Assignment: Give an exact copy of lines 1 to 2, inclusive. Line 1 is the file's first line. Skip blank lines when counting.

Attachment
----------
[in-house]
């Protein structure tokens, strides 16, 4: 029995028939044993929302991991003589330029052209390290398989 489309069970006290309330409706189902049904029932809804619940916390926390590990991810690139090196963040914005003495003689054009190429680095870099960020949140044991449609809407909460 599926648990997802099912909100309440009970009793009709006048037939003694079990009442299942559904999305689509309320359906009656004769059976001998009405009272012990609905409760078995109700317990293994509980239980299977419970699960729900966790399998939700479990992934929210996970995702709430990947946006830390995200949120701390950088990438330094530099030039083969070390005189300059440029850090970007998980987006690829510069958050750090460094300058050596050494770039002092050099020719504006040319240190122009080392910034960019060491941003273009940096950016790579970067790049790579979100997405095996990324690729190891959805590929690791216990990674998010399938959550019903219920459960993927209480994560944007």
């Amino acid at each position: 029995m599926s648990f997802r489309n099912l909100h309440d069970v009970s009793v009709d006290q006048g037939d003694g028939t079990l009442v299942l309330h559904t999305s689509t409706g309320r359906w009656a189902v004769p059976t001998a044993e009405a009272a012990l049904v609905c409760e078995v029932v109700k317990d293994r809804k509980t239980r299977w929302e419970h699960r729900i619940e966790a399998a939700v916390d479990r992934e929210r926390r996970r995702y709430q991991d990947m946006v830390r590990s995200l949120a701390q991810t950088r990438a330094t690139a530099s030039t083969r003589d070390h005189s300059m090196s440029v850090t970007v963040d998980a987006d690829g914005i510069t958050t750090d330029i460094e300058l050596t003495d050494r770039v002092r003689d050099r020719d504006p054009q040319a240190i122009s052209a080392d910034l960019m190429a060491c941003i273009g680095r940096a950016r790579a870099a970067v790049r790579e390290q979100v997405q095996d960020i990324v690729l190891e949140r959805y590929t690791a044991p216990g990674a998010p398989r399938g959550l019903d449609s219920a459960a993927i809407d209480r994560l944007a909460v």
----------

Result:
[in-house]
């Protein structure tokens, strides 16, 4: 029995028939044993929302991991003589330029052209390290398989 489309069970006290309330409706189902049904029932809804619940916390926390590990991810690139090196963040914005003495003689054009190429680095870099960020949140044991449609809407909460 599926648990997802099912909100309440009970009793009709006048037939003694079990009442299942559904999305689509309320359906009656004769059976001998009405009272012990609905409760078995109700317990293994509980239980299977419970699960729900966790399998939700479990992934929210996970995702709430990947946006830390995200949120701390950088990438330094530099030039083969070390005189300059440029850090970007998980987006690829510069958050750090460094300058050596050494770039002092050099020719504006040319240190122009080392910034960019060491941003273009940096950016790579970067790049790579979100997405095996990324690729190891959805590929690791216990990674998010399938959550019903219920459960993927209480994560944007």